Marxism has a troubled history, but in its humanist variants it too offers hope. Triggered by the Bodhi College course I am exploring Karl Marx’s earliest works. I identify as a Marxist humanist looking towards Buddhism for therapy, emotional intelligence, intellectual stimulation and open conversation.  Marxist humanists, broadly speaking, are people who share the view that the humanism of Marx’s early writing stays with him and guides him for the rest of his life and that his work remains relevant to the resolution of current crises.

Marx is not responsible for subsequent misinterpretations of his work. Many people’s minds are closed to Marxism, but I believe that Buddhists should approach Marx with critical empathy as he shares with Gotama the goal of reducing human suffering and enabling human beings to fully develop our capacity for wisdom, ethics, and insight as part of creating a better society.

Human flourishing is an area of common ground between Marx, Epicurus and Gotama Buddha. Marx’s commitment human flourishing is made clear in his schoolboy essay ‘Reflections of a Young Man on The Choice of a Profession’ (1835):

But the chief guide which must direct us in the choice of a profession is the welfare of mankind and our own perfection. It should not be thought that these two interests could be in conflict, that one would have to destroy the other; on the contrary, man’s nature is so constituted that he can attain his own perfection only by working for the perfection, for the good, of his fellow men…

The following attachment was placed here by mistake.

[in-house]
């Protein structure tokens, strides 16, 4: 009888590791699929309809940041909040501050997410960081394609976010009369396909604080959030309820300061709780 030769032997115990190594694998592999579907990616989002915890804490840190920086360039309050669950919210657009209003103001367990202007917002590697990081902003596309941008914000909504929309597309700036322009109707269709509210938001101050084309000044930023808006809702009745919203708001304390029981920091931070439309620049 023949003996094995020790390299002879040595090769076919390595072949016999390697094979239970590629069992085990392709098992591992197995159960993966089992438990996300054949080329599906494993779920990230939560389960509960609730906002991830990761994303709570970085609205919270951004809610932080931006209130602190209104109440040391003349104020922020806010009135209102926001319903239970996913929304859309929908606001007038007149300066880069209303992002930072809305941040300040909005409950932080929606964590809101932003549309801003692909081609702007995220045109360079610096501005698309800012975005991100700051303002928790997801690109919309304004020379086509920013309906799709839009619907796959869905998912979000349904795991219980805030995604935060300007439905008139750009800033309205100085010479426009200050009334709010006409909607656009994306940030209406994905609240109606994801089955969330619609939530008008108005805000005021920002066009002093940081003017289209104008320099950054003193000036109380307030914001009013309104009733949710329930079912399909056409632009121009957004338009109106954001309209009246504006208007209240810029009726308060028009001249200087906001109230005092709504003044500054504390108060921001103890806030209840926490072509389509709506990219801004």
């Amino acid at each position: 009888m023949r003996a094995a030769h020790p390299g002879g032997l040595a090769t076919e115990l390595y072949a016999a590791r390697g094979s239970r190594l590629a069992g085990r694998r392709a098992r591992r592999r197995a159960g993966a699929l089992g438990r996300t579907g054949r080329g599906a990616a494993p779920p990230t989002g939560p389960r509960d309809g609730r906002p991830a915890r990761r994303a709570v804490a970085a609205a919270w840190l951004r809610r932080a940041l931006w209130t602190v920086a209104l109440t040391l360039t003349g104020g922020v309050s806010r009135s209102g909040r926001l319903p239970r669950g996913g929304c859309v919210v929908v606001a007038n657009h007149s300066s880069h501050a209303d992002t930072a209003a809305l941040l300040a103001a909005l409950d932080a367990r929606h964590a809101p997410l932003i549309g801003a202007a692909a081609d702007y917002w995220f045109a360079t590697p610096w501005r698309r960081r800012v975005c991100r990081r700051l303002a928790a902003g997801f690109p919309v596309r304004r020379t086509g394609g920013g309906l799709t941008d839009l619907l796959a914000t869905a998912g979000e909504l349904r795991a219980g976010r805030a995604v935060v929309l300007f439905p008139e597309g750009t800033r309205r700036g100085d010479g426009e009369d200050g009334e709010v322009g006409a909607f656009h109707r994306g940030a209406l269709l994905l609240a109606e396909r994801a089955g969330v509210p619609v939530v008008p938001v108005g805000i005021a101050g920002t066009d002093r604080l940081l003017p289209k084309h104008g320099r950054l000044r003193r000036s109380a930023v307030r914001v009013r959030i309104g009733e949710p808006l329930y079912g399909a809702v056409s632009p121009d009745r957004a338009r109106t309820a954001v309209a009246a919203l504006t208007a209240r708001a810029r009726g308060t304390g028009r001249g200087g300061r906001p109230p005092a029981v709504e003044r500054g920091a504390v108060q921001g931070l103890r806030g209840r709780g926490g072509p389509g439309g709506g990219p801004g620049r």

History calls those men the greatest who have ennobled themselves by working for the common good; experience acclaims as happiest the man who has made the greatest number of people happy…

Marx’s commitment to human flourishing was not just for himself but for ‘the greatest number of people’. This commitment was his driving force. It did  not go away or disappear into ‘economic determinism’. Within his later ‘economic’ writings he continues to develop his humanist ideas and advocate social changes which enable human beings to develop fully their potential while living cooperatively, peacefully, and non-exploitatively with each other.

Gotama shared this commitment. His core insights about human experience – expressed in the four tasks and the eightfold path – help us to live better lives in this world and to create what Stephen Batchelor calls a ‘culture of awakening’. This pragmatic and ethical core of early Buddhism has unfortunately been obscured as Gotama’s insights were transformed by various lineages and schools into a metaphysical system of beliefs, including supernatural entities and processes.

To move toward the goal of full spiritual citizenship or human flourishing, we, as secular Buddhists, will need to understand how the key ideas of the young Marx, Gotama, and Epicurus can help us develop an overall perspective and practice oriented toward human flourishing for the greatest number of people.